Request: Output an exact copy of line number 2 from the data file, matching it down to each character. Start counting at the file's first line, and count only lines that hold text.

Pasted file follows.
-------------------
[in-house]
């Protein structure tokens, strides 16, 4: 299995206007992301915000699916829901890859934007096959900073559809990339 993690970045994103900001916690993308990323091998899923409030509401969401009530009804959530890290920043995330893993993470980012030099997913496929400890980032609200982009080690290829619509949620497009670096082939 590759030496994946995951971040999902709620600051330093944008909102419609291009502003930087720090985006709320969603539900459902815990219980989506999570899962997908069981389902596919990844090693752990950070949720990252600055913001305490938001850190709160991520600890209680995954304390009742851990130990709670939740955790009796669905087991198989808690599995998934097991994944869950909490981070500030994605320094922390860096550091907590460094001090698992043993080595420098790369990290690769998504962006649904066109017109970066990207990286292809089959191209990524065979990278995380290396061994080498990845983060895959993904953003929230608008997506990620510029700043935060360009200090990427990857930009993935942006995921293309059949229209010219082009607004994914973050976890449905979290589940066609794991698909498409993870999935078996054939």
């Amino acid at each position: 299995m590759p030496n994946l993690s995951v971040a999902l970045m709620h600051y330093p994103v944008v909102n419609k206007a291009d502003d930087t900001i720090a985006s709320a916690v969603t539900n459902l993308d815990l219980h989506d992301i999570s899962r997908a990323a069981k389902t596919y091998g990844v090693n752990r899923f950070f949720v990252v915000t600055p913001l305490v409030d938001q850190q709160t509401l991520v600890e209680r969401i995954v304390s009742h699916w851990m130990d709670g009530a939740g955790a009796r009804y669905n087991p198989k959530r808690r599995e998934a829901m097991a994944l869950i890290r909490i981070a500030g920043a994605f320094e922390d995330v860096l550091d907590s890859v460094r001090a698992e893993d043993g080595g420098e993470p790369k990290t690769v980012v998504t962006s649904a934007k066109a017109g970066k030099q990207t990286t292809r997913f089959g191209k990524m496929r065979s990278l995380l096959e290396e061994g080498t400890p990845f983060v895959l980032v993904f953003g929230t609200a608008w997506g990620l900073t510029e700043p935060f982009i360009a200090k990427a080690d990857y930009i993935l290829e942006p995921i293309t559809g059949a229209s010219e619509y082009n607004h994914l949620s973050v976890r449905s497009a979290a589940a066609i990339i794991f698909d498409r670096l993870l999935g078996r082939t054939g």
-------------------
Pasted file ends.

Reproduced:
């Protein structure tokens, strides 16, 4: 299995206007992301915000699916829901890859934007096959900073559809990339 993690970045994103900001916690993308990323091998899923409030509401969401009530009804959530890290920043995330893993993470980012030099997913496929400890980032609200982009080690290829619509949620497009670096082939 590759030496994946995951971040999902709620600051330093944008909102419609291009502003930087720090985006709320969603539900459902815990219980989506999570899962997908069981389902596919990844090693752990950070949720990252600055913001305490938001850190709160991520600890209680995954304390009742851990130990709670939740955790009796669905087991198989808690599995998934097991994944869950909490981070500030994605320094922390860096550091907590460094001090698992043993080595420098790369990290690769998504962006649904066109017109970066990207990286292809089959191209990524065979990278995380290396061994080498990845983060895959993904953003929230608008997506990620510029700043935060360009200090990427990857930009993935942006995921293309059949229209010219082009607004994914973050976890449905979290589940066609794991698909498409993870999935078996054939």